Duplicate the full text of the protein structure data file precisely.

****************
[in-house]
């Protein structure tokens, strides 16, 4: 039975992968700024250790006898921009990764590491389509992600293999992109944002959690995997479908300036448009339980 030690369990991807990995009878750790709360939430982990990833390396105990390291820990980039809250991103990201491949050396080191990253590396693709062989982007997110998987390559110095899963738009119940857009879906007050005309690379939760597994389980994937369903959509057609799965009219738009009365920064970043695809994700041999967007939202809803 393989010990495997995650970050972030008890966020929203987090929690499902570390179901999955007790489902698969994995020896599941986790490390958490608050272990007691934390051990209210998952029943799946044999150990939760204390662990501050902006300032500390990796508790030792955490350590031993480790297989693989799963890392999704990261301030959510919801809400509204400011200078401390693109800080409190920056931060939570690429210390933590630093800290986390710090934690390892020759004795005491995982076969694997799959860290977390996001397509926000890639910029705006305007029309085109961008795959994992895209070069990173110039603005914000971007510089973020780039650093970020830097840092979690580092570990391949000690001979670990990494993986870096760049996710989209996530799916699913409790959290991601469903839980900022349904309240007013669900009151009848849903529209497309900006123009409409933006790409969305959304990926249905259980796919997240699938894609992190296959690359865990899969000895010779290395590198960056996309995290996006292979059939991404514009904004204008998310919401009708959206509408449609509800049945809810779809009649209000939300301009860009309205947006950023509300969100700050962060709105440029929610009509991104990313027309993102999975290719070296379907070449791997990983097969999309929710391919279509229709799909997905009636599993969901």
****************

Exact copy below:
[in-house]
């Protein structure tokens, strides 16, 4: 039975992968700024250790006898921009990764590491389509992600293999992109944002959690995997479908300036448009339980 030690369990991807990995009878750790709360939430982990990833390396105990390291820990980039809250991103990201491949050396080191990253590396693709062989982007997110998987390559110095899963738009119940857009879906007050005309690379939760597994389980994937369903959509057609799965009219738009009365920064970043695809994700041999967007939202809803 393989010990495997995650970050972030008890966020929203987090929690499902570390179901999955007790489902698969994995020896599941986790490390958490608050272990007691934390051990209210998952029943799946044999150990939760204390662990501050902006300032500390990796508790030792955490350590031993480790297989693989799963890392999704990261301030959510919801809400509204400011200078401390693109800080409190920056931060939570690429210390933590630093800290986390710090934690390892020759004795005491995982076969694997799959860290977390996001397509926000890639910029705006305007029309085109961008795959994992895209070069990173110039603005914000971007510089973020780039650093970020830097840092979690580092570990391949000690001979670990990494993986870096760049996710989209996530799916699913409790959290991601469903839980900022349904309240007013669900009151009848849903529209497309900006123009409409933006790409969305959304990926249905259980796919997240699938894609992190296959690359865990899969000895010779290395590198960056996309995290996006292979059939991404514009904004204008998310919401009708959206509408449609509800049945809810779809009649209000939300301009860009309205947006950023509300969100700050962060709105440029929610009509991104990313027309993102999975290719070296379907070449791997990983097969999309929710391919279509229709799909997905009636599993969901």